Sitting in the House of Blues on Monday night, I overheard the guy a few barstools down talking about Cisco and realized that I was sitting alongside a fellow Cisco Live attendee (not unsurprising considering the more than 15,000 people at the conference). Striking up a conversation, we quickly moved onto the topic of tablets.
Tablets are a hot button in the tech industry right now. Ever since the first iteration of the iPad launched, consumers and business users have been tablet crazy. I’m not one of them. Although I’ve been a tech and gadget geek all my life, I also tend to be a skeptic, and the benefits of using a tablet haven’t seemed to outweigh their drawbacks in the way I compute.
Since the iPad, there’s been quite a few tablets entering the market, but in speaking with my new friend, I received some perspective on where the market is going and where each of the major players fit in.
Naturally, the iPad is a consumer device through and through, even though it’s made its way into who knows how many businesses and has several business applications available for it (including an iOS version of WebEx). Most of the other tablets seem to keep to the consumer realm, as well.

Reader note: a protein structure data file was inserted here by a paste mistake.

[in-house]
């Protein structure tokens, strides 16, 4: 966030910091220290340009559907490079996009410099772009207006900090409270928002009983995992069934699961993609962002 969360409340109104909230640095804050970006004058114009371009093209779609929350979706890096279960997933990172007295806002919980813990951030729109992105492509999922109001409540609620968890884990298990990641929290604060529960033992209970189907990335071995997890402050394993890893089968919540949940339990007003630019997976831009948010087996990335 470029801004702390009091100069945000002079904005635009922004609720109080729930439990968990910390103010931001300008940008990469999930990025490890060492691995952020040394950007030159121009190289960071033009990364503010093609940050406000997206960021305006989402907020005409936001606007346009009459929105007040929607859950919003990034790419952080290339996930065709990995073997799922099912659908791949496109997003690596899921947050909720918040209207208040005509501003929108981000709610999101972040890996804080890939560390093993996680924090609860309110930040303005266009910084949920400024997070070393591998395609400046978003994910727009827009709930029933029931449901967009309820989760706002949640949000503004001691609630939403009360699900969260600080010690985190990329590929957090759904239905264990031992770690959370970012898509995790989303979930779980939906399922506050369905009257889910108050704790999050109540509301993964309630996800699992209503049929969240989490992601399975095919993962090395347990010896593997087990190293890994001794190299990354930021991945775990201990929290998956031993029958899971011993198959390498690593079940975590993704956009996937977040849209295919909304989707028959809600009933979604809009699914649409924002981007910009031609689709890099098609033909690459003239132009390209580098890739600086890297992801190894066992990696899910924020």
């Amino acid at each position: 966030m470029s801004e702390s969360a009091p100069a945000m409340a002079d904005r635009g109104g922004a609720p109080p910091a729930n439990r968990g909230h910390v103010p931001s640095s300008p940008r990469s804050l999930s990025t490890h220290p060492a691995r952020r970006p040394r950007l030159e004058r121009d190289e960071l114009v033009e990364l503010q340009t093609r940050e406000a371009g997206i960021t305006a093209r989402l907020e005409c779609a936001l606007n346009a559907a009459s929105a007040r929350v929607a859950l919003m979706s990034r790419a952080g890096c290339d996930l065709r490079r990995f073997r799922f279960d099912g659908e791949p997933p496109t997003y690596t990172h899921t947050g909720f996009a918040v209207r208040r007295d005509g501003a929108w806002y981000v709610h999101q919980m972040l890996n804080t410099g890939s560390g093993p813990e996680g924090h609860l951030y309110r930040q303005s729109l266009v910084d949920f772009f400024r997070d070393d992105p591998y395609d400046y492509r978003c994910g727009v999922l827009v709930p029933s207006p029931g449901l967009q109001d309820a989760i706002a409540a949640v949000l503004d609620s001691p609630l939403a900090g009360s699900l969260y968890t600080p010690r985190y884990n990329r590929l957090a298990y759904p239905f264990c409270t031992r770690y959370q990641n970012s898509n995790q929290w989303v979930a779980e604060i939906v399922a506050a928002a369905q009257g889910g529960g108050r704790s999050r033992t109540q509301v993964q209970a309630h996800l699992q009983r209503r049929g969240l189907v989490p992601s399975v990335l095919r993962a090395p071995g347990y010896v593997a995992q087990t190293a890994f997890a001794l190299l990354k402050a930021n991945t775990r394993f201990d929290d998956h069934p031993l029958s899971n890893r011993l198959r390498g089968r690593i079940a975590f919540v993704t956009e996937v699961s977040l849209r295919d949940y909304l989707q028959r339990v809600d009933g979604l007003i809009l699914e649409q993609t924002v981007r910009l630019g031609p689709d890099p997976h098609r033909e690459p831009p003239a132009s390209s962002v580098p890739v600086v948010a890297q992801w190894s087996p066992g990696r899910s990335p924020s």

Then came along the RIM PlayBook and the HP TouchPad, neither of which are completely consumer or completely business devices. Tablets in this middle category are sitting on the fence a bit and providing both consumer and business experiences and applications.
Enter the Cisco Cius. Cisco, which has been mostly exiting the consumer market (I’m still sad to see the Flip go), isn’t even pretending to go after the same market that Apple and the other consumer tablets are tackling. And why should they? Cisco is refocusing on doing what it does best — serving the small and medium business (SMB) and enterprise market.
During a recent demonstration at Cisco Canada’s offices, company representatives said the Cius is not the type of table to be purchased as a standalone device. In fact, Cisco’s messaging is that the Cius is more than a tablet; it’s a mobile enterprise-class collaboration device. Maybe that’s a lot of marketing speak to set the Cius apart from other tablets, but the fact is the Cius really is aimed at being an extension of Cisco’s unified communications platform rather than a standalone device. Buying it without having a Cisco unified communications platform in place would mean you wouldn’t be getting much of the key capabilities of the device.
As my new friend (who had a Cius in his shiny, new Cisco Live backpack) said, the Cisco Cius is the only tablet designed and marketed specifically for the enterprise market. In that respect, it’s unique in the tablet market.